Large stretches of Europe are broiling in unusually blistering summer heat, with the mercury in numerous places rising to record-breaking temperatures over the past several weeks. Heat, however, hasn’t been the only problem confronting Europeans, as much of northern Europe is also struggling with a very persistent drought. Many places have seen little to practically no rainfall in recent months.

The climatic conditions have turned fields and outdoor spaces from lush green to a dry, yellow-brown. They have also sparked wildfires in countries like Sweden and Greece.

Furthermore, the intense heat and drought have damaged crops across a number of EU countries, dealing a hard blow to farmers. The damage to maize (corn) crops and grass could also lead to a shortage of animal feed.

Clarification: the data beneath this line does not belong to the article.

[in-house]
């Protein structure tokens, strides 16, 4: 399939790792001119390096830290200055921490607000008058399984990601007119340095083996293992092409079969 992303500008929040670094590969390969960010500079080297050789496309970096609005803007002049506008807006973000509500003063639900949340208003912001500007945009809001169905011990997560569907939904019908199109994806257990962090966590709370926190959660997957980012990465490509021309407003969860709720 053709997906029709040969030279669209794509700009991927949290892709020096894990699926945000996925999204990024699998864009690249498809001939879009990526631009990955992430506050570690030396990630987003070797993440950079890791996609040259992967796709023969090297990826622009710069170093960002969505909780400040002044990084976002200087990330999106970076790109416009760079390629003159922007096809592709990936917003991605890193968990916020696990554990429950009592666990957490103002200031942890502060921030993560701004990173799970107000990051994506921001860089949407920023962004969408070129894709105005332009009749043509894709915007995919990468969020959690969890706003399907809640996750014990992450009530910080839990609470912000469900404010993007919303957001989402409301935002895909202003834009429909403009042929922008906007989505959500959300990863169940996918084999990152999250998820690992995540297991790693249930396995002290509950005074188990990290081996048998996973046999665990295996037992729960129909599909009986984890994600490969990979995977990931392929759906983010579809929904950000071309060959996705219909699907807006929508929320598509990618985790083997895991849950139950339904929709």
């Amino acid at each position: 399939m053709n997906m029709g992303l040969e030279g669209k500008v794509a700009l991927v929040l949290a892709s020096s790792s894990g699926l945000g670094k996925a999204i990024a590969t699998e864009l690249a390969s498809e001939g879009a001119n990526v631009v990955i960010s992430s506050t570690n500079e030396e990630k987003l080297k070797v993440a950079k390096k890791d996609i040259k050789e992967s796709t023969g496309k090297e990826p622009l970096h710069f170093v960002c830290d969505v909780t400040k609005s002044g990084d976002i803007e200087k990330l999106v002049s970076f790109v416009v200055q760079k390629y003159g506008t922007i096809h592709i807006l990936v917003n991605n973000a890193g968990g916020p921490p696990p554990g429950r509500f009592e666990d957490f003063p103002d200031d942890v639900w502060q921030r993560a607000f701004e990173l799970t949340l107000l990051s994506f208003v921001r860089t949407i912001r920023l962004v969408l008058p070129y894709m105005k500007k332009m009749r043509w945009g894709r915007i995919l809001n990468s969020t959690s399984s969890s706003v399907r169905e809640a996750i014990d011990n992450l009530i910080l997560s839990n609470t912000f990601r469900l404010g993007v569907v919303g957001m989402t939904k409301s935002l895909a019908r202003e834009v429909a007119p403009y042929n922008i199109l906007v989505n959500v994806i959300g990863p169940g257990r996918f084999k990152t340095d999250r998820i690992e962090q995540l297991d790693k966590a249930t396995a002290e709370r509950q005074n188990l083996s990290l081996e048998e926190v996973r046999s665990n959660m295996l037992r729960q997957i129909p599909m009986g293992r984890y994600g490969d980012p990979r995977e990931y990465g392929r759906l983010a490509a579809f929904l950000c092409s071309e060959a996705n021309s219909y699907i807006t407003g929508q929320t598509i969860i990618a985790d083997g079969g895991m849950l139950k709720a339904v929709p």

Read more: No immediate federal help for drought-hit German farmers

There appears to be no respite from the extreme weather conditions in the coming days. On Tuesday, some regions in Germany sweltered as the mercury hit as high as 39 degrees Celsius (102 Fahrenheit).

In Spain and Portugal, temperatures of up to 45 degrees Celsius (113 Fahrenheit) are projected from Wednesday. Officials are making preparations for emergencies during the heatwave expected to continue through Sunday.

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